Riedel is proud to present the Junmai glass, its second glass specifically designed for Japan’s national drink. In contrast to Daiginjo, Junmai boasts a much greater complexity and range, and is the perfect companion for food.
Sake has become the darling of sommeliers in top restaurants around the world. The ongoing boom and appreciation of Japanese cuisine worldwide has strengthened its popularity, prompting demand for a suitable glass.
The perfect shape for Junmai
“We are thrilled to have been able to develop a variety-specific glass for Junmai-shu together with Japan’s leading sake manufacturers,” explains 10th generation Georg J. Riedel, who played a leading role in the development of the new glass shape. “The new shape accentuates the layered and umami-rich flavour profile associated with a classic Junmai – a rich body, a slightly higher acidity level and a velvety texture.”
By 2017, Riedel had conducted 42 workshops with 170 brewers and sake experts. These controlled blind tastings featured more than 120 types of Junmai from every region, until finally the new “Junmai” glass shape was created and introduced to the market in the Northern spring of 2018.
From Daiginjo to Junmai-shu
In 1999, Riedel debuted their Daiginjo glass following two years of workshops with dozens of sake brewers. This elegant egg-shaped vessel featured a convex rim to highlight the sake’s fruity and floral bouquet, while bringing sweetness, acidity and bitterness into balance. The product initially caused a stir due to its vast difference to the small porcelain cups sake was traditionally served in, however sake aficionados soon embraced the receptacle, sparking a new trend for drinking sake in wine glasses.
Following its success, Riedel turned its attention to Junmai. They quickly discovered the challenge of developing a glass for Junmai as it does not have one definite aroma and flavour profile. While most of the Daiginjos on the market are light and aromatic, there is much more variety and complexity in Junmai’s flavour profiles.
The term “Junmai” – which translates as “pure rice” – refers to sake without the addition of distilled brewer’s alcohol. Unlike the realm of wine, where appellation systems govern the provenance and stylistic classifications, the categories of premium sake – Daiginjo, Ginjo, Junmai Daiginjo and Junmai Ginjo – are determined by seimaibuai (rice polishing ratio): the amount of rice remaining after the grains’ outer layers are milled away. As the Junmai designation carries no minimum seimaibuai requirements or rules pertaining to style, the category’s flavour profile runs the gamut from dry and simple, to bright and fruity, or rich and earthy. Riedel tackled this daunting task with the help of sake brewers and experts, resulting in the Junmai glass.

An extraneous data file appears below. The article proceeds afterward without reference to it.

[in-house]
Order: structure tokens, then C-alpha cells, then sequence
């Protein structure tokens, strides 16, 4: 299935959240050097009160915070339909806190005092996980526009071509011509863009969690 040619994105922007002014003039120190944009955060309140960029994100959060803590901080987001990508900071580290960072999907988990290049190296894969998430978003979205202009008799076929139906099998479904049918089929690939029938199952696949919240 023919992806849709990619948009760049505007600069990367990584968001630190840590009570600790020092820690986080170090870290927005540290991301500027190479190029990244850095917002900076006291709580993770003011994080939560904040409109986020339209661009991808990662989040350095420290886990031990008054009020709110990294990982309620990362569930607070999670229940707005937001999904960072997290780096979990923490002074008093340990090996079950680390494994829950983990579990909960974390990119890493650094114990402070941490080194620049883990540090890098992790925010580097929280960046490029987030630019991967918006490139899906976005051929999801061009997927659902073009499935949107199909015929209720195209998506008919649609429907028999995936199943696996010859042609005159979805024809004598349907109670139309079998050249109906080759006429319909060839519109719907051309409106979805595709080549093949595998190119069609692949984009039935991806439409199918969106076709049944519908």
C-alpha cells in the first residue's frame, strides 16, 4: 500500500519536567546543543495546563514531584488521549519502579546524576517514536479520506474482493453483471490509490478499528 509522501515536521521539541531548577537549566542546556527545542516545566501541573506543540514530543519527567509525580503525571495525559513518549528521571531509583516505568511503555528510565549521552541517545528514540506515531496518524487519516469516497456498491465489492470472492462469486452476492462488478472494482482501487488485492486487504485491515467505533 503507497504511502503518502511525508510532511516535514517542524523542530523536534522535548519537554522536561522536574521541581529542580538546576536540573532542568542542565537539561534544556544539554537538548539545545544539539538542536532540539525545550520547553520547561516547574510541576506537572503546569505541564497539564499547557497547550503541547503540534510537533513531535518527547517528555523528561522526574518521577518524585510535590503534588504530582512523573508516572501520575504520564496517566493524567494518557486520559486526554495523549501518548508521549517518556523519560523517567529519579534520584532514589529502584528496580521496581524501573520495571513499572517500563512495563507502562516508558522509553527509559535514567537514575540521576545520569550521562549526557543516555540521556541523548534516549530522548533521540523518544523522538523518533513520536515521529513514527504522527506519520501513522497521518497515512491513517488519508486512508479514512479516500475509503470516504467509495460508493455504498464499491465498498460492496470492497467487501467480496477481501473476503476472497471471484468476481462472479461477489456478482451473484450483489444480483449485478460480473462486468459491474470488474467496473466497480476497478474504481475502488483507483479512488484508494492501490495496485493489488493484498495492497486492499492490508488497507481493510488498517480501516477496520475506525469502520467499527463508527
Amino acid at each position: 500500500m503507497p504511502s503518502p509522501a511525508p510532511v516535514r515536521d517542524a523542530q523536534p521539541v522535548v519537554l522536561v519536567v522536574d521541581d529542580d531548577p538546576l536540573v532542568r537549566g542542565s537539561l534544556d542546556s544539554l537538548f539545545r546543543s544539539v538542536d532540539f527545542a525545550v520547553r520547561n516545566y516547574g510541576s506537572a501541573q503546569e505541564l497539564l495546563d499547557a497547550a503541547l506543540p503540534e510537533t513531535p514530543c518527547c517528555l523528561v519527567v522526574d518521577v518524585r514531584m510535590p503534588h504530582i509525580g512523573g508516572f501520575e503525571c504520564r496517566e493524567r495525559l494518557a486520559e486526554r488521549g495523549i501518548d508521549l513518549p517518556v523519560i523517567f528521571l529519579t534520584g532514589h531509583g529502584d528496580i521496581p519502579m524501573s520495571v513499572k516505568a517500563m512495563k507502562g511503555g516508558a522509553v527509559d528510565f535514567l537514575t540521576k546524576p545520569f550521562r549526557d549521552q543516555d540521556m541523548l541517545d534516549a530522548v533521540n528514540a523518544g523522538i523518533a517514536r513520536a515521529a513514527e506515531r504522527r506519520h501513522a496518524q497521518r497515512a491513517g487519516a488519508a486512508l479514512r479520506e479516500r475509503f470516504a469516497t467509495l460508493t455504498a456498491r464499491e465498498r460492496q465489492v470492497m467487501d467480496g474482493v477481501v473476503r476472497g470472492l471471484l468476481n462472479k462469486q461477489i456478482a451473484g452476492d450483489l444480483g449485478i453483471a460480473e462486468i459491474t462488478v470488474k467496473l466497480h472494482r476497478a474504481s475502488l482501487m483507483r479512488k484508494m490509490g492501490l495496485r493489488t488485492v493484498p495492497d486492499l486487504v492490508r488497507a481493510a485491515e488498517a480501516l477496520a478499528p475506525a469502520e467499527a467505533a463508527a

A brand new shape
At first glance, the shape of the new glass may cause some confusion, as it might well be taken for a cocktail glass owing to its wide rim. This is, however, necessary to evenly disperse the grain-inflected, woody and sherry-like aromas of rich matured Junmai sakes, which are overbearing in a close-mouthed glass. The diamond-shaped base, developed from Riedel’s Extreme series, controls the flow on the tongue and highlights the sake’s velvety texture. The glass is fitted with a tall and graceful stem, intended, as Georg Riedel quips, “to elevate sake to the level of wine at the table.”
“The Junmai glass is an important milestone in our mission to further promote the appreciation of sake in Japan and around the world,” he explains.
Leading global sake expert John Gauntner, who was also involved in developing both glasses, is supports this sentiment: “The release of the new Junmai glass comes at a moment where sake knowledge is spreading rapidly. The fact that Riedel created a Junmai glass will raise awareness of sake around the world. That will surely entice many who would not normally be interested in sake.”
Riedel recommends the Junmai glass for fuller and umami-dense types of Junmai, such as Kimoto and Yamahai, or rich matured brews displaying complex notes of caramel, dried fruit and mushroom. Aromatic types with lighter body and pure characteristics – such as Daiginjo, Ginjo, Junmai Daiginjo and Junmai Ginjo – are best served in the Daiginjo glass.
Check out this video to see behind the scenes at one of our sensory workshops for the new Junmai glass.